Libby Chamber Plans to Display World’s Largest Eagle

By Beacon Staff

Plans to display the world’s largest iron eagle in downtown Libby have stalled, but that’s not stopping artist Todd Berget from getting ready to build the $60,000 bird. Although a proposal to mount the bird near Mineral Avenue was initially approved last month by the city council, Mayor Doug Roll said the council has since had second thoughts and wants more information.

The bird, which will have a 50-foot wingspan, was the brainchild of Berget and Libby Chamber of Commerce Executive Director Shanda Jennings. Berget came up with the idea after finding out that Dollywood in Tennessee had the largest eagle and that it was made in Canada.

“Why have someone from Canada build America’s national bird?” Berget asked.

Berget is an accomplished sculptor and since 1997 has built 53 iron eagles. Many of the birds are on display in Libby, including over the archway in downtown.

Jennings said the eagle would be a great attraction for Libby and Lincoln County, adding that tourists would drive from miles around to see the monument. Jennings hoped the eagle could be placed on the north end of downtown, near the railroad depot.
“The whole idea is to bring business downtown,” she said.

In November, the chamber of commerce asked the city council to approve the statue and it agreed. But Roll had concerns, and on Nov. 26 the council rescinded its approval.

“(The council) got a little excited,” Roll said. “We don’t want to just approve this without knowing what it’ll be… We have to make sure all of our ducks are in a row.”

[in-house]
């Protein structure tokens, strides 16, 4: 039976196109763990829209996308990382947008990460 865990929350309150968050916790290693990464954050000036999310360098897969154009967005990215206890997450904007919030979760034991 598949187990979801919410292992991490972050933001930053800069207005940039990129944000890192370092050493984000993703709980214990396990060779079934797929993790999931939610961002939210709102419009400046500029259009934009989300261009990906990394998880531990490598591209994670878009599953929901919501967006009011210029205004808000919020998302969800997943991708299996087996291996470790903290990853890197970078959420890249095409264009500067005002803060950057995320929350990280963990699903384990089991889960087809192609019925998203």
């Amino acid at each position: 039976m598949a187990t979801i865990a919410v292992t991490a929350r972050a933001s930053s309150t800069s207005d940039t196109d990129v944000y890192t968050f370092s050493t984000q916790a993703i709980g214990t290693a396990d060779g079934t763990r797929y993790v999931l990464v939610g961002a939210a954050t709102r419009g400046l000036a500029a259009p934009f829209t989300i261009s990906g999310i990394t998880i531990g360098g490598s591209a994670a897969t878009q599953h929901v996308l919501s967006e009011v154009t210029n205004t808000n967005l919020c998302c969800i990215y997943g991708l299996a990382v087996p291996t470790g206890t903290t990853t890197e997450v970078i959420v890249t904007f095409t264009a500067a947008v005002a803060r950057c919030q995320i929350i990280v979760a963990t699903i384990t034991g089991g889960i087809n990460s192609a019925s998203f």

An eagle crafted by Todd Berget of Libby – Photo courtesy of the Libby Chamber of Commerce | Click here to enlarge

But the city council isn’t the only obstacle to displaying the eagle downtown. Last week, it was discovered that BNSF Railway owns the land where the chamber hoped to erect the eagle. Roll said the city has talked to BNSF and it’s unlikely the railroad would allow the display.

Berget is already getting ready to build the eagle this winter, even though he doesn’t know where it will be displayed. He said all of his art projects have found a home eventually and he’s not worried about this one. Berget and Jennings estimate it will cost $60,000 to build the sculpture and the chamber has already started raising money.

This winter, one of Berget’s smaller statues will be up for grabs in a raffle at the chamber’s annual fundraiser in February. Tickets are $10 a piece and can be purchased at the chamber of commerce in Libby. Jennings also plans on applying for grants to help pay for the project.

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